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BellaOnline's Animal Life Editor

Are You an Animal Hoarder? Learn the Signs

Hoarding and caring for a large number of animals are two different sets of conditions. Many who work or volunteer to care for large groups of animals often stay quiet on the topic of hoarding for fear of being viewed in the same light. Their concern bears merit, as many who do not work or live in this type of environment may perceive only a fine line differentiating the two. However, when we breakdown each of these mindsets it becomes clear that in place of the fine line there is a chasm.

There are several theories about the psychology of animal hoarding. The one constant trait throughout is that a person puts the wants of the self over the needs of the animals. Regardless of the reason, hoarders are people who collect animals as items for their own sense of security, irrespective of the consequences.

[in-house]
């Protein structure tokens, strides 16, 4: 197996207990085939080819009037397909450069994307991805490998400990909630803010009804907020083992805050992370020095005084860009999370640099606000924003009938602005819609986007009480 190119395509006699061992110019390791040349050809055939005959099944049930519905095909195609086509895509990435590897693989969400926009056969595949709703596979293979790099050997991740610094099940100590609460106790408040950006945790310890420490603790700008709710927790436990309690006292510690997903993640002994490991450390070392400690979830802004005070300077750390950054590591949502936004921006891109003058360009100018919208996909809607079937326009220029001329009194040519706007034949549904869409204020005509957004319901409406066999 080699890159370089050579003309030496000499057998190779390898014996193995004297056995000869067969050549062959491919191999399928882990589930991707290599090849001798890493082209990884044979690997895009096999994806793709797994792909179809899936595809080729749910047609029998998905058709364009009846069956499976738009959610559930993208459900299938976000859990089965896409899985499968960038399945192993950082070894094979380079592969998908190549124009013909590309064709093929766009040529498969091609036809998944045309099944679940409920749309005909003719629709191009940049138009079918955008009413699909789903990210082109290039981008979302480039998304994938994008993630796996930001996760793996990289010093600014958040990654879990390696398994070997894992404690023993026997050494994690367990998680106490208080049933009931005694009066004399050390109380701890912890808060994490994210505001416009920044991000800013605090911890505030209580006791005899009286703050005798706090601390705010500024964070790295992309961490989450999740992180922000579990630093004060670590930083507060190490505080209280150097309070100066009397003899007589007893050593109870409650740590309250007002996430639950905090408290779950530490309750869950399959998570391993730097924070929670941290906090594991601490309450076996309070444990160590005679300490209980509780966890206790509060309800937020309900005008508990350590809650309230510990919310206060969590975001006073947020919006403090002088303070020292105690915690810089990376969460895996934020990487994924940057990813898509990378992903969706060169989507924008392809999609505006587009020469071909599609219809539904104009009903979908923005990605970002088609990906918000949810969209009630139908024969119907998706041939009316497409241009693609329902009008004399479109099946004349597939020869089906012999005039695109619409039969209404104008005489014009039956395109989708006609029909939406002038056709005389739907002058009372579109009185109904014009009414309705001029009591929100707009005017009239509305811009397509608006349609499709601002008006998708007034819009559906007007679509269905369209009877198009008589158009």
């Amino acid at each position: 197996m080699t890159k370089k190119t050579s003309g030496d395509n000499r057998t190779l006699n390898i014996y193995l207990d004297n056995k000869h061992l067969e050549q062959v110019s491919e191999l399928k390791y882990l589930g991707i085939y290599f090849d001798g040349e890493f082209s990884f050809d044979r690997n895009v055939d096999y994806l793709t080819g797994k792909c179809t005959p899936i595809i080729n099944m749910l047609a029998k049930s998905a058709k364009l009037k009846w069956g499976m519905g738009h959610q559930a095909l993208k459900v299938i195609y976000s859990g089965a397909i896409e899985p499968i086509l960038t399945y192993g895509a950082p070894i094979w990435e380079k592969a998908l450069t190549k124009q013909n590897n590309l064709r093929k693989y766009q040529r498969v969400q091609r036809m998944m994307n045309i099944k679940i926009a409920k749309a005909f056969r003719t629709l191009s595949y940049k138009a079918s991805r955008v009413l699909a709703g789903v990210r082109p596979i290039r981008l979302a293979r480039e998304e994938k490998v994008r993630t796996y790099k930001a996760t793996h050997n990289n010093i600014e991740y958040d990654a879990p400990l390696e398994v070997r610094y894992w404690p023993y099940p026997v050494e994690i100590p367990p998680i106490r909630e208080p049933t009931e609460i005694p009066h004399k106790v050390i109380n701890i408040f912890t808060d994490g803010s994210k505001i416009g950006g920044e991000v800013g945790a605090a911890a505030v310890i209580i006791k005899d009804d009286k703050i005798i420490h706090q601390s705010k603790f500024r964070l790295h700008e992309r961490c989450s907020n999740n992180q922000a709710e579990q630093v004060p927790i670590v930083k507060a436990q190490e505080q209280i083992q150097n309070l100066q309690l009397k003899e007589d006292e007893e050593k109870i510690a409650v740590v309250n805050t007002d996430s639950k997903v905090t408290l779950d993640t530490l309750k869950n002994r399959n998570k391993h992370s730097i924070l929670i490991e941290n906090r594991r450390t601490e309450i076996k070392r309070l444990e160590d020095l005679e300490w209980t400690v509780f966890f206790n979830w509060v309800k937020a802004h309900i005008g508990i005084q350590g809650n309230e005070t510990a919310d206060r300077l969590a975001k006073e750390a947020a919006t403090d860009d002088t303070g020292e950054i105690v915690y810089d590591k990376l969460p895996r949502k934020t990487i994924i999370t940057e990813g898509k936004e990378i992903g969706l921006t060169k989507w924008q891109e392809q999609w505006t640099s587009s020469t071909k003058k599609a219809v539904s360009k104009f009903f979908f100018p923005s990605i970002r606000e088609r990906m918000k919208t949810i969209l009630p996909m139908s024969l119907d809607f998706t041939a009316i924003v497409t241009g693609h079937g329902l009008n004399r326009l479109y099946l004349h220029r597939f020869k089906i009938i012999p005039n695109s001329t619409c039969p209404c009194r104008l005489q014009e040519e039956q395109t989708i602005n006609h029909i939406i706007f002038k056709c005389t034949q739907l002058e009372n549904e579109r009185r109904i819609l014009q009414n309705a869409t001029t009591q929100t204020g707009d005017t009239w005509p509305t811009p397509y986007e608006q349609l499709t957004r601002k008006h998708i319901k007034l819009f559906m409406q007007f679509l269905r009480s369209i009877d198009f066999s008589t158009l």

There are several easy ways to signify if animals are involved in a hoarding environment.Because numerous hoarders proclaim they are caring for animals, people who actually are caregivers feel threatened by the comparison. Media misrepresentation has a lot to do with the misconception. Rarely do media reports give details on a hoarding situation in conjunction with proper care giving. This can leapfrog into a societal assumption that all people housing an abundance of animals are irresponsible. To properly administer care to numerous animals is work, whether compensation is involved or not. The primary difference between hoarding and care giving is accountability.Caregivers see animals as living beings and not as objects. Many incorporate responsible parenthood skills and techniques as a means of self-discipline. Above all, proper caregivers hold themselves accountable to provide an encompassing quality of life for the animals in their care.

If you suspect animals are kept in a hoarded environment or know a caregiver struggling with the organization of their dwelling, here is further information on How to Help Stop Animal Hoarding.

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